When MSNBC invited conservative columnist Charles Cooke, of the National Review, onto “Morning Joe” panel last week, they didn’t know what they were in for. What happened was he stumped them to name a single policy that would have prevented the Oregon community college shooting. According to The Daily Caller:
Joe Scarborough: Charles, that really great challenge, isn’t it?
Charles C.W. Cooke: It’s a huge challenge. Look, until he started running through straw men and clichés everything Joe Biden said is true. It is of course hideous to lose a child; everyone is upset about it this. But this is not a competition to see who was vexed. This is a public policy debate. Joe Biden doesn’t know how to fix this problem. I don’t know how to fix this problem. I think it’s fair to say you don’t know how to fix this problem [to Howard Dean]. It’s a very complex question in a country with 300 to 350 million guns on the street. And the way they talk, is as if they have the answer and there are just these recalcitrant forces in the country that say, “No, no, no.” Even though somewhere deep down, they know their legislation will work. That’s simply not the case, It’s far more complicated than that.
Scarborough: It is really complicated. Mark Halperin, we see it time and time again. It’s as Willie said last hour, I support background checks. But they have background checks, they had background checks in Oregon where this took place. Connecticut passed a lot of very aggressive gun control laws after Sandy Hook that were supported by most of the people in Connecticut. But if you look at the actual Sandy Hook shooting, none of the gun laws would have stopped what happened in Sandy Hook. We seem to keep chasing our tail here, and sometimes there are no pat answers for these very difficult problems.
Halperin: There’s no question it’s difficult. I want to engage Charles a little bit in a civil way. You know, everyone in the country in a leadership position — journalism, politics, et cetera — should have a thirst and a hunger and a passion to try to come up with solutions. To just talk about how other people’s solutions won’t work or this is a sociological issue, I don’t think that’s enough. I completely agree with the president. People need to find solutions to this and not talk about what won’t work and that it’s so complicated. We can’t be the only country in the world that’s like this.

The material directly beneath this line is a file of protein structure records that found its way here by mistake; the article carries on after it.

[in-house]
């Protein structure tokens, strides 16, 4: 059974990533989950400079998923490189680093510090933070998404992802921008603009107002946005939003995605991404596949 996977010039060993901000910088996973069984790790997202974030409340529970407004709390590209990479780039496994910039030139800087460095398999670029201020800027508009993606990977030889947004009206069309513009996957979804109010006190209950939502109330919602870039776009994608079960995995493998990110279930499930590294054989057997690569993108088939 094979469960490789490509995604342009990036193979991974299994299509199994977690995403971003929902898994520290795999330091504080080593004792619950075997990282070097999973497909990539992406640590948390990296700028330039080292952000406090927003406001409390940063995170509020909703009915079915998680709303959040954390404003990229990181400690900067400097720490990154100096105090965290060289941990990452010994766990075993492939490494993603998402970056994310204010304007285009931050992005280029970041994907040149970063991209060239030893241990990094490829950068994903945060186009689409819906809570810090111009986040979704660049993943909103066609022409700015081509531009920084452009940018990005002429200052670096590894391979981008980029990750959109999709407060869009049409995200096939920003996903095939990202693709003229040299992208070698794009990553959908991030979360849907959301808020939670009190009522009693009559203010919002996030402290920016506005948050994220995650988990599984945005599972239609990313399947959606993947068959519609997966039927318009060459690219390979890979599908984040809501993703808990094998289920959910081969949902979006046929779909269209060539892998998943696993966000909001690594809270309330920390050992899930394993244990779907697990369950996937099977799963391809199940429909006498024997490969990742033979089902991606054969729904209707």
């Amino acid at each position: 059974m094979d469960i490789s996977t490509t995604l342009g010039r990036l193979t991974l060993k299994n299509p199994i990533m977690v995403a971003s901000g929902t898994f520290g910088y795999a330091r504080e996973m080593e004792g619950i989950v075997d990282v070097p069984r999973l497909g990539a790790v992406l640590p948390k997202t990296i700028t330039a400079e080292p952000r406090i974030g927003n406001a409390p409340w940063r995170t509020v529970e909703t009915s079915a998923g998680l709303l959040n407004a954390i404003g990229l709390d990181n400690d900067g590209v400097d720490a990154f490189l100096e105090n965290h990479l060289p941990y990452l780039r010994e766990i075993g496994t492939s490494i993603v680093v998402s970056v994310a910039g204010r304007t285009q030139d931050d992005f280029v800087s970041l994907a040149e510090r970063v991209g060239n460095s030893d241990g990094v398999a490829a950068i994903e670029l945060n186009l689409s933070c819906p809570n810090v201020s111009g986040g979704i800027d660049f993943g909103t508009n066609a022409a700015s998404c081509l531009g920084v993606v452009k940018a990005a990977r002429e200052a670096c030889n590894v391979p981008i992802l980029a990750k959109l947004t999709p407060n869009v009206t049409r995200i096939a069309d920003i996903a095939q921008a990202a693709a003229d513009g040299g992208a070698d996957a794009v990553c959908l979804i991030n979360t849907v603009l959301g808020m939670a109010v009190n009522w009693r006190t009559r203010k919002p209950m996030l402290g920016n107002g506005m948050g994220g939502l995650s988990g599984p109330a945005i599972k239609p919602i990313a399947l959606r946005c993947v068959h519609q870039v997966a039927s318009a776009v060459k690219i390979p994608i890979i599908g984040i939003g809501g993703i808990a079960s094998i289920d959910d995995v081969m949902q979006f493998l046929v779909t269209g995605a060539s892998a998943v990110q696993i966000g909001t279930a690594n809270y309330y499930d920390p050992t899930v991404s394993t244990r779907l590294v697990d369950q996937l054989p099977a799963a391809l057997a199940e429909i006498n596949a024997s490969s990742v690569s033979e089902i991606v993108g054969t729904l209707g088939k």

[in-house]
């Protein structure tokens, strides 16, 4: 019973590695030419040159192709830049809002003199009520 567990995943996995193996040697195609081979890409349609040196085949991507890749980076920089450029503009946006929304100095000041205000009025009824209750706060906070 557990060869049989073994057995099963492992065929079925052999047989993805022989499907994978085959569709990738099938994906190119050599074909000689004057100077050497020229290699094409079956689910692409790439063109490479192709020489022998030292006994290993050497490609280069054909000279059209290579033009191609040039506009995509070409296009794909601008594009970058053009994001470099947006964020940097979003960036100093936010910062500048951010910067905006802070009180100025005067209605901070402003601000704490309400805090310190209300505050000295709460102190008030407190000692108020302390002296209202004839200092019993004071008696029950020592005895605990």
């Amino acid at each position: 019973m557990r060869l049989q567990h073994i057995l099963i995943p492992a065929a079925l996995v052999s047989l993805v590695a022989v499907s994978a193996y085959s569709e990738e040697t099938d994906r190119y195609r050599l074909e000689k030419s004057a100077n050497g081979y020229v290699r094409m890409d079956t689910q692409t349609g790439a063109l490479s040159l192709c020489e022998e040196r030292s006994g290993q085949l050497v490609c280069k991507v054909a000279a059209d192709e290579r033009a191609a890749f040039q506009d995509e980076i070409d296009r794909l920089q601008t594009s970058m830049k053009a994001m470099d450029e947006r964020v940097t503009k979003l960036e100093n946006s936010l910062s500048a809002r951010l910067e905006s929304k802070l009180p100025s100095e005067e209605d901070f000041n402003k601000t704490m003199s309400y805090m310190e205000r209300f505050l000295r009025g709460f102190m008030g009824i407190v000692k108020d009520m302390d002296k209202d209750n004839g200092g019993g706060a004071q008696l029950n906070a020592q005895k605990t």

Cooke: Well, then, with respect, what’s your plan?
Halperin: Well, I think that finding solutions are short term in terms of legislation, state and federal. But then also — Cooke: But what solutions? Halperin: To coming up with ideas, I think — Cooke: But which ideas, Mark? Halperin: I think some — well, we can talk about specific policies in a second, but let me finish the second point. You know, you say part of the issue involves young men. Well, again, public policy people should come up with ideas longer term to try to deal with the question of what is causing young men to do this.
Cooke: OK, but we both agree that they should. So you don’t have anymore ideas than I do. I think that is what we have established.
Halperin: But I’m, but I’m, I’m not an expert in the field. And again, I want to be civil. I’m not trying to criticize or attack you. All I’m saying is I listen to your tone, it’s about, “This is complicated, the other side’s ideas won’t work, this is not just about young white men.” I just think, I want everybody in the country that has a public voice to be saying, “We passionately need to be find solutions to this, not talk about how complicated it is.” I’m not a policy expert, and I’m a journalist not here to weigh in on particular provisions. But to say we need passion to solve this, not talk about complexity and talk about how the other side’s ideas aren’t any good.
Cooke: Well, it is complex, and it is difficult. And there are no ideas —
Mika Brzezinski: So we should try nothing then, Charles?
Cooke: I didn’t say — Brzezinski: Well, what are you saying? You’re basically saying, “No one has the answers, no one can do anything about it, so let’s not do anything.”
Cooke: What I’m suggesting is that Mark Halperin and President Obama and Vice President Biden and now you keep saying we need to do something —
Brzezinski: Yes, we do.
Cooke: And that’s it, that’s it. What?
Brzezinski: I could think of a number of policy ideas that I think are worth trying, and I think you would hate every single one of them. But I’d rather try than do nothing at this point.
Cooke: Well, possibly, but at least we could have a debate over those. What is it that your proposing?
Brzezinski: Like in Washington. Like what they got done in Washington? Basically nothing.
Cooke: What is it that you’re proposing?
Brzezinski: I agree with the vice president, sorry.
Cooke: But he didn’t make a proposal.
During the same interview, Howard Dean went on to suggest mandating background checks for every gun purchase and couple other ideas…again, none of which would have prevented the tragedy in Oregon.
You can watch the full exchange here:
The idea that government “ought to do something” has been a cry of the left since I can remember. What to do? They don’t know, but “something.” The problem with ‘doing something’ is that the response is usually emotional, impulsive, meant to satisfy short-term poll numbers and generally has terrible long-term consequences.
What do you think about Mr. Cooke’s challenge to come up with specifics? Leave a comment with your thoughts below.